It's been said that there's nothing new under the sun. 36 established core plots, the same old depravity and sin, the same moments of rapture and bliss, the same march of progress toward a better world. Love, hate, greed, altruism and all the rest have been with us since the beginning of humanity, regardless of when you believe humanity got its start. There are no truly unique ideas or actions, only variations on a theme.
What's the point of being a philosopher anymore? The wisdom of Plato and Aristotle are still with us, and many of their lessons are still appropriate today. For that matter, what's the point of doing anything? There are thousands of years of recorded human history and philosophy available to us, practically at the touch of a button. Think of a topic, any topic, and you're likely to find a wealth of information covering it. It's easy to fall under the weight of ennui and give up.
So why do we keep at it? Why do we keep belaboring over the same points over and over again? Why do we argue the same topics, rehash the same ideas, fight the same battles? The only answer I can come up with is "relevance." It's been explained to us in language simple and complex, but we still haven't figured it out, yet.
In previous diaries and articles, I've argued everything from the abolition of monogamy to the destruction of organized religion. Why? Has the human race advanced so far that we're beyond such primitive concepts? Apparently not. We seem to need these and other archaic security blankets as much as we ever did. We still fight over dominance no matter how often the lesson of cooperation is demonstrated. We argue over truth regardless of the facts presented to us. We're a singularly contrary and contradictory species. What's the point?
Relevance. Humanity seems to cycle through history. We embrace religion, then we turn away from it, then embrace it again. We dabble with free love, put it away, and come back to it. We test, we prod, we turn away and turn back. The wisdom of our forefathers is forgotten and rediscovered, or it's examined and tested endlessly. We're still the same people who burned heretics at the stake for heresy, and yet we're completely different.
Modern science has achieved some spectacular feats in advancing human knowledge. Long ago it was postulated that all matter was composed of tiny elements so small they could not be separated. Nobody knew whether or not it was true because no one had any way to test it. Finally, technology progressed to the point where we could test the theory and found it to be true. Also long ago, it was postulated that the Universe revolved around the Earth. Everyone accepted this was true because no one was aware of feeling any motion on the Earth. Technology progressed to the point where we could test the theory and found it to be false.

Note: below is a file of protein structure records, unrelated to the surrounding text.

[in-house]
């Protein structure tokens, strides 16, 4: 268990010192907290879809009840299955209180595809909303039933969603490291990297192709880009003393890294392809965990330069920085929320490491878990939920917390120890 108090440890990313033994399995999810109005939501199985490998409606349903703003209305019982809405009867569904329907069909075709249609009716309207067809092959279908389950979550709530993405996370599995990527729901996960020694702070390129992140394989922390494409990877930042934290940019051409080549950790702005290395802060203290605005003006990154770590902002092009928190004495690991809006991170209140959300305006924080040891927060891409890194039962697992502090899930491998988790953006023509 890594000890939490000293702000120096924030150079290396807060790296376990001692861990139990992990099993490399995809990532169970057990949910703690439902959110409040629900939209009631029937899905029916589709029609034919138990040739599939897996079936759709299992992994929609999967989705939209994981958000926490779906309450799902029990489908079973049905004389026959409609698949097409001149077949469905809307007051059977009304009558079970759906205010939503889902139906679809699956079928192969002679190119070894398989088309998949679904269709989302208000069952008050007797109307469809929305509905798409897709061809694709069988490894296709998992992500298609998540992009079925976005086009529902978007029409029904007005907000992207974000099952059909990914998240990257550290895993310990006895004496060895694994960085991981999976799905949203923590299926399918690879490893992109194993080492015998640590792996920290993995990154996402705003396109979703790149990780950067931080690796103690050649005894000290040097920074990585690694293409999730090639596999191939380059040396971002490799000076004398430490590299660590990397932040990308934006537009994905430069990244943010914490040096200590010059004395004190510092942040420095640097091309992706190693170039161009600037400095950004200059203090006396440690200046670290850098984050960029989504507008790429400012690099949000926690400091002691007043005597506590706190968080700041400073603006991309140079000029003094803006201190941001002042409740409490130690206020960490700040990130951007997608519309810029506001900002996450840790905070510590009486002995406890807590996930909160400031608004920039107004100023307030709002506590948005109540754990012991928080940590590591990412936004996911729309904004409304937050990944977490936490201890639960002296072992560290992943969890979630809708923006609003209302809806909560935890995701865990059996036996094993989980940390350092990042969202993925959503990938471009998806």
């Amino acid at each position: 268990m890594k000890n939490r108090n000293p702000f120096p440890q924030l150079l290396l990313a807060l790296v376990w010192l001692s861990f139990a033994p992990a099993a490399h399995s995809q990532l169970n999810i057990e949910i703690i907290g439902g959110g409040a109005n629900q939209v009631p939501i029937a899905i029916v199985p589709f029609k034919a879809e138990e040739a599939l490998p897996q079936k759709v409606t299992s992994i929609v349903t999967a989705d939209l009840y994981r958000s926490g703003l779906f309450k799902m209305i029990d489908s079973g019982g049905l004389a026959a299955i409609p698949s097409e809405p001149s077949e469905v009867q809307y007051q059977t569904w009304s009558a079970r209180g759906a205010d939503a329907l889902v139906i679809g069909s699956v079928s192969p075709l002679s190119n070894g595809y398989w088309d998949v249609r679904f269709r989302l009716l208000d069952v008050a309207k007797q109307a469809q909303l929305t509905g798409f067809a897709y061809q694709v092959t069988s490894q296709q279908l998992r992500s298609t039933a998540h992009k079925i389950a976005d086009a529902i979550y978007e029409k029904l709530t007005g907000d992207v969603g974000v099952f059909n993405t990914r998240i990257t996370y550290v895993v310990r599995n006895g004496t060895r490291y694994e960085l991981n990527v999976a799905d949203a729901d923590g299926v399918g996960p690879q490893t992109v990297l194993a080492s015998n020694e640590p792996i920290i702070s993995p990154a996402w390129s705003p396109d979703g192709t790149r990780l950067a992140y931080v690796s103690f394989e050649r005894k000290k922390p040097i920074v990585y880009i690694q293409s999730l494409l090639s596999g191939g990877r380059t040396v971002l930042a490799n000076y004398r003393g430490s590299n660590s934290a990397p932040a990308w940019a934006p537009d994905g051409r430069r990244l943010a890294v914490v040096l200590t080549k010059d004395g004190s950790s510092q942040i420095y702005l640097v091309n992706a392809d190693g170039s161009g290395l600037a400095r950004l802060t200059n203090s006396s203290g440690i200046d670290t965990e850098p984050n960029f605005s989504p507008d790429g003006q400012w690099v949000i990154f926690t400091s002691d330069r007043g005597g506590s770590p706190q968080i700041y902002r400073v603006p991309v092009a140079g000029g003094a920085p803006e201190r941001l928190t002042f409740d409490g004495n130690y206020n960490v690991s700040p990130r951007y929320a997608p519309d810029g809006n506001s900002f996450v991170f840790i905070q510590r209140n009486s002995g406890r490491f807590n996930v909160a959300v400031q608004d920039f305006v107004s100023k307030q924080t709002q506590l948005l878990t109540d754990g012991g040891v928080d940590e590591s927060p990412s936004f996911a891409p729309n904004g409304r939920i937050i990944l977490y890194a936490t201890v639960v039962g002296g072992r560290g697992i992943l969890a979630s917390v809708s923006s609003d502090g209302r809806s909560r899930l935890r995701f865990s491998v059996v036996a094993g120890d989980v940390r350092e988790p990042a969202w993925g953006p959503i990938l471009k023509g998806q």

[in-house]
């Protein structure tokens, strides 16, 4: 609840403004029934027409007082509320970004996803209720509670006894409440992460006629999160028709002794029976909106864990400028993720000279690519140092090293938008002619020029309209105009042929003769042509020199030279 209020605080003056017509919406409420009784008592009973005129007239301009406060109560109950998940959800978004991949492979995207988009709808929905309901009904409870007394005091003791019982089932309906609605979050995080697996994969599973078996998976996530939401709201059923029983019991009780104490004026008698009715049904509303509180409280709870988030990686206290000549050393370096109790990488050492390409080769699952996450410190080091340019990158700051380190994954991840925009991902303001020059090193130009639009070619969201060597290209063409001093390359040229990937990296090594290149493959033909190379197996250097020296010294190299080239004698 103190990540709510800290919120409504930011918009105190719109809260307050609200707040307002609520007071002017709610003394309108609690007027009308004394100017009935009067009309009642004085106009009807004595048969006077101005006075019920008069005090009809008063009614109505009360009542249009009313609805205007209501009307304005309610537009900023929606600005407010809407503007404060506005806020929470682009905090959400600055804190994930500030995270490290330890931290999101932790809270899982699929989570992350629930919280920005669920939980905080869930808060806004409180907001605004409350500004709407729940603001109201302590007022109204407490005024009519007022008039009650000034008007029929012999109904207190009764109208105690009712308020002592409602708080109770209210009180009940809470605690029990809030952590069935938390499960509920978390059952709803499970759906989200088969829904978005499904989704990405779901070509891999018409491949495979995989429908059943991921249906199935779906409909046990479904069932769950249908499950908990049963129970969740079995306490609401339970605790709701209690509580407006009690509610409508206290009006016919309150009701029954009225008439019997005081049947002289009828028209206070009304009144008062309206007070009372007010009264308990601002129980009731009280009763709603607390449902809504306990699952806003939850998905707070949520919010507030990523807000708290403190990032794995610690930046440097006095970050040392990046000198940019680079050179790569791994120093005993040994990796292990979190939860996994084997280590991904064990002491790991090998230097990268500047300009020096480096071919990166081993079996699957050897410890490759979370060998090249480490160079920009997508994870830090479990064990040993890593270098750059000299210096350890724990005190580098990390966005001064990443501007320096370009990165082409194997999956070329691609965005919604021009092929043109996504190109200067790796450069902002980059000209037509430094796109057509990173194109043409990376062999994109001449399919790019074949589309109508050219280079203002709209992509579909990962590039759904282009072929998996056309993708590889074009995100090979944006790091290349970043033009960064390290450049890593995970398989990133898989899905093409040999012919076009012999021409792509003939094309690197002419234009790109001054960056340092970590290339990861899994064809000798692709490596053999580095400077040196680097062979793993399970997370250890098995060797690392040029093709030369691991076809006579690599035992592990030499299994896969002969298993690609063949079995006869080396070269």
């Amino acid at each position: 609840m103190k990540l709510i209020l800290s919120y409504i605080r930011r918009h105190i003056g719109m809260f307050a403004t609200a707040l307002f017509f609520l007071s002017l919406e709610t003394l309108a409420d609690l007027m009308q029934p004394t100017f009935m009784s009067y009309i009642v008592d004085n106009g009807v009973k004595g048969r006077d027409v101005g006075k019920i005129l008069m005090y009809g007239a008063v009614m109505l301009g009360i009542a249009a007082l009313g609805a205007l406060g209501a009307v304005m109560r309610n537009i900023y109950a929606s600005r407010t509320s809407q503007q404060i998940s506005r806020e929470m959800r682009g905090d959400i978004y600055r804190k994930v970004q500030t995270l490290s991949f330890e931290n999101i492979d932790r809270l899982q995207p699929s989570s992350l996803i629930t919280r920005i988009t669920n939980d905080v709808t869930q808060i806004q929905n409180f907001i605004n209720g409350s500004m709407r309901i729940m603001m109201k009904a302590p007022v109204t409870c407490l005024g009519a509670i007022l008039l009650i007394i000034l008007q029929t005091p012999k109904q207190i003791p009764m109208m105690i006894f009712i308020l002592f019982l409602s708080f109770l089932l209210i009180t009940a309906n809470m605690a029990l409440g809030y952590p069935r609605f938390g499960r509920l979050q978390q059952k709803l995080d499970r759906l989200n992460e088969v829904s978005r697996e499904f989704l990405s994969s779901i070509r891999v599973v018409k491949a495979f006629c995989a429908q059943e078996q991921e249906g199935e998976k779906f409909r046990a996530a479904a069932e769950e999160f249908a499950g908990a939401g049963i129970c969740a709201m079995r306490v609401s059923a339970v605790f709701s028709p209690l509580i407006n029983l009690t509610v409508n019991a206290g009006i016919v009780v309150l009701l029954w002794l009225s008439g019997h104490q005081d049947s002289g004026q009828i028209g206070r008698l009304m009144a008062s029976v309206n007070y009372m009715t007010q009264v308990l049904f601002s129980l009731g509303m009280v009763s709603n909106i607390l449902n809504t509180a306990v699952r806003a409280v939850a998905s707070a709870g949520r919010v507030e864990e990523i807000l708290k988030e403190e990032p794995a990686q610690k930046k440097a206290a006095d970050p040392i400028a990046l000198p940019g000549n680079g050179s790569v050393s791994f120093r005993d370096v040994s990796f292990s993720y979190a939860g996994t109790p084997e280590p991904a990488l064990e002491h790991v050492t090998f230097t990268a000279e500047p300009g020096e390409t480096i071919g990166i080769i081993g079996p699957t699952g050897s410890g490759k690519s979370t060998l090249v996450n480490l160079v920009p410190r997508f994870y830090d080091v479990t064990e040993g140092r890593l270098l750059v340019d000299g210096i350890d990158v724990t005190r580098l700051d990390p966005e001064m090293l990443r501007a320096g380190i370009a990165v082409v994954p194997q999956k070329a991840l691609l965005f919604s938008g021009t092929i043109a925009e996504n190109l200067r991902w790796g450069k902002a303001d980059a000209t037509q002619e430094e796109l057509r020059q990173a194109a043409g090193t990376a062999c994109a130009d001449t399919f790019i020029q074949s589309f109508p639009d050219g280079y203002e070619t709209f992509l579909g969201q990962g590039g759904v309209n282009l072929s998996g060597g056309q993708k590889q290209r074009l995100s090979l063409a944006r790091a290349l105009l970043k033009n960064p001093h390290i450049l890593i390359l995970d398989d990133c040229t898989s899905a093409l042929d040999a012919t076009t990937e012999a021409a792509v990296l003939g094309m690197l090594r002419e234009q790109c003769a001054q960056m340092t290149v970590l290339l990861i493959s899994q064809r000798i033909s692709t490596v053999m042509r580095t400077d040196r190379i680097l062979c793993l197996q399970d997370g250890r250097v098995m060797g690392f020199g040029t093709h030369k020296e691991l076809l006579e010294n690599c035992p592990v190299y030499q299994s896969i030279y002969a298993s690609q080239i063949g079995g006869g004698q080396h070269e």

Discoveries like the ones I've described aren't necessarily unique. People have discovered all sorts of truths about themselves and the universe that haven't fit accepted wisdom. Not too long ago a surgeon argued that the brain, not the heart, is the seat of consciousness. He went so far as to prove his point by dissecting a cadaver and revealing how the nervous system spreads out from the brain and not the heart. The response he received? "Were it not for the writings of Aristotle, you might convince me."
The world has changed. We now have means to test the world around us and discover if what we thought to be true can be proven. When we find a theory or wisdom proven or disproven, we can accept it instead of rejecting it for being contrary to the wisdom of our forefathers. Go back to the Dark Ages and prove to a peasant or a noble that two objects of differing weight will fall at the same speed and you just might get burned as a heretic. Not anymore.
Much of what I have to say throughout my life will not be unique. My ideas and philosophies are not original; even the way I apply them to my life has probably been attempted before. There are two reasons why I bother: the first is that I live in a time of unique opportunity, when advancing my cause and choosing my own wisdom can be tolerated and even encouraged. The second reason is because there is simply too much wisdom and philosophy to encompass. I could spend my life researching the wisdom that came before me and not have enough time to encompass it all. I can only observe the world and lives around me to draw my conclusions. That I repeat what has already come before me says to me that humanity has not changed enough to invalidate my statements. That I can state them without fear of bodily harm says that we have changed enough to hope for more.
I am a study in contradiction, just like everyone else around me. I am confident and afraid, wise and foolish, emotional and rational. I will fail in some tests and pass in others. I speak to the moment, to the world I perceive around me without fear that the past has already said the same. I'll keep repeating it and hope that future generations repeat what I am passing on in hope of the day when we finally figure it out.